PPE: Adaktusson, Ademov, Alliot-Marie, Ayuso, Balz, Belet, Bocskor, Böge, Bogovič, Boni, Brok, Buda, Buşoi, Buzek, van de Camp, Caspary, del Castillo Vera, Cesa, Cicu, Cirio, Clune, Collin-Langen, Corazza Bildt, Csáky, Danjean, Dantin, Dati, Delahaye, Deli, Deß, Deutsch, Díaz de Mera García Consuegra, Dorfmann, Ehler, Engel, Erdős, Estaràs Ferragut, Fisas Ayxelà, Fjellner, Florenz, Gahler, Gál, Gambús, Gardini, Gieseke, González Pons, de Grandes Pascual, Gräßle, Grossetête, Gyürk, Hayes, Herranz García, Hetman, Hökmark, Hölvényi, Hortefeux, Hübner, Iturgaiz, Jahr, Jazłowiecka, Jiménez-Becerril Barrio, Joulaud, Juvin, Kalinowski, Kalniete, Kariņš, Kelam, Kelly, Koch, Kósa, Kovatchev, Kozłowska-Rajewicz, Kudrycka, Kuhn, Kukan, Lamassoure, de Lange, Langen, Lavrilleux, Lenaers, Lewandowski, Liese, Lins, Lope Fontagné, López-Istúriz White, Łukacijewska, McAllister, McGuinness, Maletić, Malinov, Mann, Marinescu, Martusciello, Matera, Mato, Maullu, Mikolášik, Millán Mon, Morano, Morin-Chartier, Mureşan, Muselier, Mussolini, Nagy, Niebler, Niedermayer, Novakov, Olbrycht, Pabriks, Patriciello, Petir, Pieper, Pitera, Plura, Polčák, Ponga, Pospíšil, Preda, Proust, Quisthoudt-Rowohl, Radtke, Ribeiro, Rosati, Saïfi, Salafranca Sánchez-Neyra, Salini, Sander, Sarvamaa, Saudargas, Schöpflin, Schreijer-Pierik, Schulze, Schwab, Siekierski, Sógor, Šojdrová, Sommer, Štefanec, Štětina, Stolojan, Šuica, Šulin, Svoboda, Szájer, Szejnfeld, Thun und Hohenstein, Tőkés, Ţurcanu, Urutchev, Vaidere, Valcárcel Siso, Vălean, Vandenkendelaere, Verheyen, Virkkunen, Voss, Wałęsa, Weber Manfred, Wenta, Wieland, Winkler Hermann, Winkler Iuliu, Záborská, Zdechovský, Zdrojewski, Zeller, Zovko, Zver, Zwiefka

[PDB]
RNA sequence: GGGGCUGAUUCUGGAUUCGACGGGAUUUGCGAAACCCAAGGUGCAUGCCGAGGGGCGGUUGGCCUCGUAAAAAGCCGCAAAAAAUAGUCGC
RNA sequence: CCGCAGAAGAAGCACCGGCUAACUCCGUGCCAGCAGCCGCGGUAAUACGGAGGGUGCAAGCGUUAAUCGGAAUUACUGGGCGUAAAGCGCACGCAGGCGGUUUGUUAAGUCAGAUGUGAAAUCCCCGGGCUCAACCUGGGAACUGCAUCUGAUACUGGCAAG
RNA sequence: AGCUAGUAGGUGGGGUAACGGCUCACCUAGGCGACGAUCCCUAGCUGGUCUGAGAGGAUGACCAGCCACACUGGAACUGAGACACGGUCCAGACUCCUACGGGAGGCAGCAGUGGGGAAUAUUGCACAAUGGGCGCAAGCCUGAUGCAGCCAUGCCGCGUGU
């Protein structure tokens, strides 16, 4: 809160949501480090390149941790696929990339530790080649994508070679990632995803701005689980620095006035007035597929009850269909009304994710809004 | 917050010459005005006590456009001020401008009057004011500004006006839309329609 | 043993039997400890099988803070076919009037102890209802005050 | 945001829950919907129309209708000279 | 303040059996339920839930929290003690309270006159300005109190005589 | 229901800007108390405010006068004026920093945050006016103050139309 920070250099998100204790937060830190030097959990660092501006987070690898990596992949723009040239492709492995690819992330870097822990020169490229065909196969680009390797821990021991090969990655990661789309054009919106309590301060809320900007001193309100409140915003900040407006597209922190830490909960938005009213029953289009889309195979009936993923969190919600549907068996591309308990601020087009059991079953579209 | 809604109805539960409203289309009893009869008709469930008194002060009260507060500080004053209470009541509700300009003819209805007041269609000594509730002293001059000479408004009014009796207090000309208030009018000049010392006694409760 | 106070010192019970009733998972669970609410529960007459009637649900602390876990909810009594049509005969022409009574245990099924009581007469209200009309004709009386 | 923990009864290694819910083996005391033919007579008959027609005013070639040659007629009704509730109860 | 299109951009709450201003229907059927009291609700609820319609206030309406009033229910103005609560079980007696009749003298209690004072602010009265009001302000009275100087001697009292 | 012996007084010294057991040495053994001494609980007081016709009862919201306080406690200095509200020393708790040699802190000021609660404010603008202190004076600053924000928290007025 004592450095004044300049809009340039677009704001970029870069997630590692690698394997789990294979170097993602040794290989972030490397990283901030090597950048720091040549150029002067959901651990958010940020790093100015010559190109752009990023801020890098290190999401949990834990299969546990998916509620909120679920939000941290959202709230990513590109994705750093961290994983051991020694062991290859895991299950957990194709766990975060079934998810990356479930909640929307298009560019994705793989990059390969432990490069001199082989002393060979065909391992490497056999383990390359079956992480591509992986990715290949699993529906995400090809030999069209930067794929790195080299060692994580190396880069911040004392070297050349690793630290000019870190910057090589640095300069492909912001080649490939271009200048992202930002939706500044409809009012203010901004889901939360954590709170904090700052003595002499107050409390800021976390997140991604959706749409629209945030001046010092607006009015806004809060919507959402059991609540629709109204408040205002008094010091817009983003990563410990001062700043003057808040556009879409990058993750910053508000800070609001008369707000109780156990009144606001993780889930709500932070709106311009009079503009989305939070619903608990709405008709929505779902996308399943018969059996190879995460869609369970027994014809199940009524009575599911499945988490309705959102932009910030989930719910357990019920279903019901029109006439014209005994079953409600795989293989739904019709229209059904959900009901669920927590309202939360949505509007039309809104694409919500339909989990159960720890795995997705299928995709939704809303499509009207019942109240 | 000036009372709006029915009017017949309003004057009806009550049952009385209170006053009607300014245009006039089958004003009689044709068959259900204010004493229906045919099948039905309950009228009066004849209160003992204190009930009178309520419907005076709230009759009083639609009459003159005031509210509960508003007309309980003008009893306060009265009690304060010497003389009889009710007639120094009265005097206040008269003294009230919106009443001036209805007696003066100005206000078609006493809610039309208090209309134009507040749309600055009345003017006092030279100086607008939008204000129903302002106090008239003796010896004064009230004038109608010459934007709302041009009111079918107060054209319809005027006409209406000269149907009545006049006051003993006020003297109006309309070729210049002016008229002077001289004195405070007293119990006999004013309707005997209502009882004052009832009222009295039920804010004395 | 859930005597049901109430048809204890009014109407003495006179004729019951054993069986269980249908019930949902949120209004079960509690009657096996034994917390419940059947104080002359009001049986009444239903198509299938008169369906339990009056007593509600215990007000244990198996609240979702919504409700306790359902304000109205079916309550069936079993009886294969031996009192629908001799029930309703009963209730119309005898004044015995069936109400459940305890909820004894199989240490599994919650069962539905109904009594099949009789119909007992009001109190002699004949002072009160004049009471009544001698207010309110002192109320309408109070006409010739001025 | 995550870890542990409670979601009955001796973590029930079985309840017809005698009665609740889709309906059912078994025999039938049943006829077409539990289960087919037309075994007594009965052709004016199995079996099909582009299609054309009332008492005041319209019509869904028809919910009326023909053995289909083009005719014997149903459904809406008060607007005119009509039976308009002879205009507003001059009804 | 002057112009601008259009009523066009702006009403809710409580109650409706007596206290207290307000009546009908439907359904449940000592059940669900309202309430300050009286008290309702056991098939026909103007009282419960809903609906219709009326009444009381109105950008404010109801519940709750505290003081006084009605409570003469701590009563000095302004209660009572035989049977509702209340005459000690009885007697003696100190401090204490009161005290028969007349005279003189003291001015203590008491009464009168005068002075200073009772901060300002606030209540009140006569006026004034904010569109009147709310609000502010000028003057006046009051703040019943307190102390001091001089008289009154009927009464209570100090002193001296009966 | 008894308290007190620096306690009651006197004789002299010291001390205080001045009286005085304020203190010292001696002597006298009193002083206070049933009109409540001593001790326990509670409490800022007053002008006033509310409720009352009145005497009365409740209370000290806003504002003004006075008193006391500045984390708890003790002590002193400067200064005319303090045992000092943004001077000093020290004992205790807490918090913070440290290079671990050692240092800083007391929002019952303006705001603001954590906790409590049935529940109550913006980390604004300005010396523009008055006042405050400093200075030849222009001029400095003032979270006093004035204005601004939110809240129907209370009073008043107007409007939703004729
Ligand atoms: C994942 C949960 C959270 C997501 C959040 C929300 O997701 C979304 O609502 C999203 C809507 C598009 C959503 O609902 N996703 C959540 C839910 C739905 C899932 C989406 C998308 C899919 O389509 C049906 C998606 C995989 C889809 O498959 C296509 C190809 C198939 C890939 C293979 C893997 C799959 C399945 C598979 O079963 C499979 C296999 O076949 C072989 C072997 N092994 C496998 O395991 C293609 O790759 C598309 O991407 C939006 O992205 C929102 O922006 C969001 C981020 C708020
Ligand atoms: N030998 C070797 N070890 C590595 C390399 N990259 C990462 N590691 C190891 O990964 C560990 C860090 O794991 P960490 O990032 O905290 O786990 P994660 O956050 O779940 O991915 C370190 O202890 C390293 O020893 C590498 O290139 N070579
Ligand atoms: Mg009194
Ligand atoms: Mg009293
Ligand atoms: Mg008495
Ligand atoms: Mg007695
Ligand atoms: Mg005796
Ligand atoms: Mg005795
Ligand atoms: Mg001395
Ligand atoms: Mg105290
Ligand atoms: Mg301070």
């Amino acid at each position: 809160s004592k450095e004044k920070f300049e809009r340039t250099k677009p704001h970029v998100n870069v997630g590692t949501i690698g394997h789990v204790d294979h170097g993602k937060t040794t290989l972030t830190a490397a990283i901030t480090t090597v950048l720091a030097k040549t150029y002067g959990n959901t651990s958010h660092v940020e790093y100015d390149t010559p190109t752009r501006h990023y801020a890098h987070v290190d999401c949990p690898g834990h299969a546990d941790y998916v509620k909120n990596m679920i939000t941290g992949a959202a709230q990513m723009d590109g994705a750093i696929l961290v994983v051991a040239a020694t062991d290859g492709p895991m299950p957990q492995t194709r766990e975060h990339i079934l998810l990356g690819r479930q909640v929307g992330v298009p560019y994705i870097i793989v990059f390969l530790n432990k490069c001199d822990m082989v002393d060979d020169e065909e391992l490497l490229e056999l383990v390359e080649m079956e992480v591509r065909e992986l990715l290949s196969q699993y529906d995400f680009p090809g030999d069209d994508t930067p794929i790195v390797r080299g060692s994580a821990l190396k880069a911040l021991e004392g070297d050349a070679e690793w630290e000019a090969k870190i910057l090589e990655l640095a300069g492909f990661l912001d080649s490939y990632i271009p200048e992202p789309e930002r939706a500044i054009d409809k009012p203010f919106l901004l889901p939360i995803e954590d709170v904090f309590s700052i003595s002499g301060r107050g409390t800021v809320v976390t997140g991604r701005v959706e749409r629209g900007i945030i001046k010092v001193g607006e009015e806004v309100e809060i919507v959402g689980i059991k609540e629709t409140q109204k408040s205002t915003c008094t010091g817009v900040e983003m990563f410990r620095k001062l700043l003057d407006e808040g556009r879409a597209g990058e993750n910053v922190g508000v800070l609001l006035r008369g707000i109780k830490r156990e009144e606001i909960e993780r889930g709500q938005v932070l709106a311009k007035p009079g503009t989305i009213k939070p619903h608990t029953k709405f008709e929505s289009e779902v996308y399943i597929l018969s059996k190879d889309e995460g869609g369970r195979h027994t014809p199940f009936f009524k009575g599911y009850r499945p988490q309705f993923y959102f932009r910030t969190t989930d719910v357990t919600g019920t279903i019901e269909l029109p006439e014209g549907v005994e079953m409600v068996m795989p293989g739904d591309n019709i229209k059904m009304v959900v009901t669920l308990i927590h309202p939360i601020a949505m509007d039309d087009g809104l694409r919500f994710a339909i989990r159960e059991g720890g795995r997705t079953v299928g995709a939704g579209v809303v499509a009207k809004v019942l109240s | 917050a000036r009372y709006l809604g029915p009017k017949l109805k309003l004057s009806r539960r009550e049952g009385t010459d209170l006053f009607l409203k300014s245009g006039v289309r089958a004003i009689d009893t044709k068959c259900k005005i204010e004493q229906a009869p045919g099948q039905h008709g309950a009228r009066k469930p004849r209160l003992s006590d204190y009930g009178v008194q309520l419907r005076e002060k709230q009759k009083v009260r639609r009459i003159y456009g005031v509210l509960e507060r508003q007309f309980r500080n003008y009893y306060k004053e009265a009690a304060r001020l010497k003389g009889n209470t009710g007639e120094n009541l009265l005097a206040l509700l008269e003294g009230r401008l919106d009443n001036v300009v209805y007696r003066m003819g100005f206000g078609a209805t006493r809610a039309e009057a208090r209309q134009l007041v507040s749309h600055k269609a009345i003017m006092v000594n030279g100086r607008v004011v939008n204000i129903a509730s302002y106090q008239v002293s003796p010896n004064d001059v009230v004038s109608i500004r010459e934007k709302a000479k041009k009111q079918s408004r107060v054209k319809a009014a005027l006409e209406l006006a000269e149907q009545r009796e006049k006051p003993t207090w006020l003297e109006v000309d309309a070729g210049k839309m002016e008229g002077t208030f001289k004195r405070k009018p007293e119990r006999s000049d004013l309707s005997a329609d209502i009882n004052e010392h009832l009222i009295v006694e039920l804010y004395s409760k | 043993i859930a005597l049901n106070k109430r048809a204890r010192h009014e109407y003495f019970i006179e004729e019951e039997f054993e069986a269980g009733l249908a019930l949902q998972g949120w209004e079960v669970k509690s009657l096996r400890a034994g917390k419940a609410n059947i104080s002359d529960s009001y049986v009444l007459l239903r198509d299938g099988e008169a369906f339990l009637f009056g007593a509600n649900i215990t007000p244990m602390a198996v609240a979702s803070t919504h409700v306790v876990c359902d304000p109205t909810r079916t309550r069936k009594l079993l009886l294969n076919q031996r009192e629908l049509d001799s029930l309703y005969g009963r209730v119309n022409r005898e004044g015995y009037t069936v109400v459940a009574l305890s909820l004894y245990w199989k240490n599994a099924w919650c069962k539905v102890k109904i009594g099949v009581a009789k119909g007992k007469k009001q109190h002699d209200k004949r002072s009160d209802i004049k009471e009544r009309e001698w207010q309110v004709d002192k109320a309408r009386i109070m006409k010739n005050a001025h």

S&D: Balčytis, Blinkevičiūtė, Cristea, Dăncilă, Frunzulică, García Pérez, Gierek, Grapini, Kouroumbashev, Lauristin, Liberadzki, Łybacka, Nica, Paşcu, Pavel, Popa, Stanishev, Zemke

Abstained
70
ALDE: Charanzová, Dlabajová, Goerens, Telička, Uspaskich
ECR: Czarnecki, Czesak, Fotyga, Gosiewska, Hoc, Jurek, Karski, Kłosowski, Krasnodębski, Krupa, Kuźmiuk, Legutko, Ożóg, Piecha, Piotrowski, Tomaševski, Tomašić, Wiśniewska, Złotowski
EFDD: Aker, Arnott, Batten, Bullock, Carver, Coburn, (The Earl of) Dartmouth, Etheridge, Finch, Gill Nathan, Hookem, Lundgren, O’Flynn, Parker, Payne, Reid, Winberg
ENF: Atkinson, Zanni
NI: Saryusz-Wolski
PPE: Becker, Cadec, Christoforou, Fernandes, Karas, Kefalogiannis, Kyrtsos, Melo, Radev, Rübig, Schmidt, Spyraki, Ungureanu, Vozemberg-Vrionidi, Zagorakis
S&D: Aguilera García, Ayala Sender, Bresso, Cozzolino, De Castro, De Monte, Gentile, Morgano, Mosca, Szanyi
Verts/ALE: Ropė
Interestingly the percentage split for and against is similar to the same vote in Environment Committee on 28 September.

 

 

Endocrine Challenge Debate on 28 September

You can watch the debate and vote here.

 

 

The Environment Committee voted this morning:

  • 36 in favor
  • 26 against
  • 0 abstention
  • Total  voters 62 out of 69 members.

My hunch – but there is no automatic roll call vote – is this vote is split down Party lines.  S&D, Greens, GUE/ Nordic Left,  on one side, EPP and ECR on another.  The Liberals are split down the middle, with Red Liberals backing the S&D block, and Black Liberals backing the EPP.